diamond tesselation logo

DROP Benchmark Exploration

Updated Friday, December 1, 2023 at 8:56 AM


Alex Cabrera

Linked Projects:

What is the DROP Benchmark?

The DROP (Discrete Reasoning Over Paragraphs) evaluation dataset consists of English-text paragraphs followed by questions that require a series of reasoning steps to answer (including math, comparison, etc.).

Here are a couple of example instances, or explore all the data in the accompanying Zeno Project

Tag does not exist anymore.

The DROP benchmark was recently added to the 🤗 Open LLM Leaderboard. However, there has been some major variation in performance between models, with large models (such as Falcon 180B) we would expect to perform well having extremely low scores.

In this report, we looked at a subset of models representing a large range of performance:

  • High Performers - Yi 34B and TigerBot 70B
  • Middle Performers - XGLM 7.5B
  • Low Performers - Mistral 7B and Falcon 180B

Below we can see their F1 scores on the entire dataset. The F1 metric measures the overlap between the Bag-of-Words (BoW) of the output and ground-truth answers.

Overall F1 Performance

Is the performance dependent on the type of question? Not necessarily, as the same models underperform across all question types, with a slightly smaller difference for "span" or text-type answers.

Performance by Question Type

Numeric Outputs

Let's explore numeric outputs first, as they seem to be the hardest across models.

Floating-point Answers

When we looked at some example instances in the Zeno project we found that the model outputs often ended after a decimal in floating-point answers.

Slice does not exist anymore.

It turns out this is the case for all models. Of the 1,600 questions with a decimal answer, not a single model produces a floating-point output! of the form #.#

Floating-point Answer (Size)

After further investigation into the implementation of the DROP benchmark, we found that . is used as a token for stopping generation. Hence, no decimal answer can be generated by any of the models.

While this is interesting, it does not explain the discrepancy between the models as it is consistent across both the high- and low-performing models.

Integer Answers

We next decided to look at questions with integer output labels. When looking at the instances we found that the under-performing models often outputted the correct number but were given a 0 F-1 score.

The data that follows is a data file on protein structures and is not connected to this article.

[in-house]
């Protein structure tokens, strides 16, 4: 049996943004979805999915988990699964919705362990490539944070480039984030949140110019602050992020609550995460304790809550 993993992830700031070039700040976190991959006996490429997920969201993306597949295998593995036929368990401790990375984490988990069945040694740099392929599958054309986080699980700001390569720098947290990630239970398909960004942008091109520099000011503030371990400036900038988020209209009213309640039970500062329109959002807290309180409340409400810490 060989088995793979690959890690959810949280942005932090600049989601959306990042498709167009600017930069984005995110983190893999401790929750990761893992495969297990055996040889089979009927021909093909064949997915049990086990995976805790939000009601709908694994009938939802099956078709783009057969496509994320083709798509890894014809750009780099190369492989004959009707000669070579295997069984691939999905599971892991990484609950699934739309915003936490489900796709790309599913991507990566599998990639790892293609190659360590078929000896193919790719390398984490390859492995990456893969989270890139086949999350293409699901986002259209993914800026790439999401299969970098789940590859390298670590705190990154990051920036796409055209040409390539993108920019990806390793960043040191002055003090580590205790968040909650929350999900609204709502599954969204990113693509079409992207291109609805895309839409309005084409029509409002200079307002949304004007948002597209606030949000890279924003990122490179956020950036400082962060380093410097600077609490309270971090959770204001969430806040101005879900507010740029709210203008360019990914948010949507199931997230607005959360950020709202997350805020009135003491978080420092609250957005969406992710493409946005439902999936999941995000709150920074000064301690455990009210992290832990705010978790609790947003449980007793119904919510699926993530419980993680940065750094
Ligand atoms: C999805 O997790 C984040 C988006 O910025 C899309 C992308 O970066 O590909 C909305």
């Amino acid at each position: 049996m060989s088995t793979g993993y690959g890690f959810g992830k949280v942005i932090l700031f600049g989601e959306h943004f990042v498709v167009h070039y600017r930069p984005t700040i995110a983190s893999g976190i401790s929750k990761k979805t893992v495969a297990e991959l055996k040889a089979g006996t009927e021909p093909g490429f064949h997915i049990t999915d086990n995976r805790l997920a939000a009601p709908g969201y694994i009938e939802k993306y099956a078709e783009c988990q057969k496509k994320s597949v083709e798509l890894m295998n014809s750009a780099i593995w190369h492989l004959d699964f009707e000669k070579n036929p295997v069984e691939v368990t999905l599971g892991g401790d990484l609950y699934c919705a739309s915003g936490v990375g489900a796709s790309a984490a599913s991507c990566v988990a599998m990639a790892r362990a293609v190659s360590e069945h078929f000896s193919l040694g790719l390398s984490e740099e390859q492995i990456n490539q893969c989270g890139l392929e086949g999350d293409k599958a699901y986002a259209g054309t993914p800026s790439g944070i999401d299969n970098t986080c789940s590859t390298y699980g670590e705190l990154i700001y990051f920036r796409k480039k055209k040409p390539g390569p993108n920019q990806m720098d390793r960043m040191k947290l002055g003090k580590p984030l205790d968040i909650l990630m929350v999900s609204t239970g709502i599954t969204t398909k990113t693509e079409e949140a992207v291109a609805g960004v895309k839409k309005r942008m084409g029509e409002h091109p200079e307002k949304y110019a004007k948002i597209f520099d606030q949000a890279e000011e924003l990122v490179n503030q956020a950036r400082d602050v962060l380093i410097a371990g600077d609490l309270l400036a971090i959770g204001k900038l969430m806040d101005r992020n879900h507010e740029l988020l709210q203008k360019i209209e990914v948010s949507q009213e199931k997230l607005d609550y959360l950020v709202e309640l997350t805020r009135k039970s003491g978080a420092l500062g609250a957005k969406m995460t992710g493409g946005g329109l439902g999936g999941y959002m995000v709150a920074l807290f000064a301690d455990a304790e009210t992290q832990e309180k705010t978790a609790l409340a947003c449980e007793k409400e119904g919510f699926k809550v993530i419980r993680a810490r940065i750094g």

Integer Labels (F1)

Aha! We see a huge difference in F1-score here! More importantly, this can be observed in a sizeable 2,000 instances, about 1/5 of the dataset. What's happening here?

We see that Mistral and Falcon always return an integer followed by a newline character, which is not parsed correctly and always counted as wrong. This never happens with the other, higher-performing models.

Slice does not exist anymore.

Integer + Newline Output (size)

String Answers

Finally, let's now take a look at string answers, which also have a huge difference in performance. Here, we could observe a trend where the length of answers varied greatly across models.

Output Length

When looking at the F1 score for short and long answers we see that short answers have a significantly higher score. This is due to how the F1 score is calculated, where the set of words in the model output is compared to the set of words in the gold label. Naturally, if the model produces many words not in the label, it will be scored much lower even though these words might just be part of a potentially helpful explanation.

Non-numeric vs. Length (F1)


There is a whole category of questions for which all models fail, any questions with floating-point answers. This is because model generation is stopped after a . token, which cuts off any floating-point number.

For questions with integer answers, the underperforming models are always given a 0 F1 score because they add newlines immediately after the output. Our friends at HuggingFace show how this is due to the tokenization process of answers.

Lastly, for open-ended text questions, the underperforming models have much longer outputs with a passage of justification. This causes the F1 score to be significantly lower even if the right answer is provided.

Thus, the large disparities in performance are is due to two distinct effects:

  1. incorrect parsing of outputs
  2. artificially deflated f1 scores for answers with justification.

Enjoyed this report? You can make one too!

Error analysis, chart authoring, shareable reports, and more with Zeno.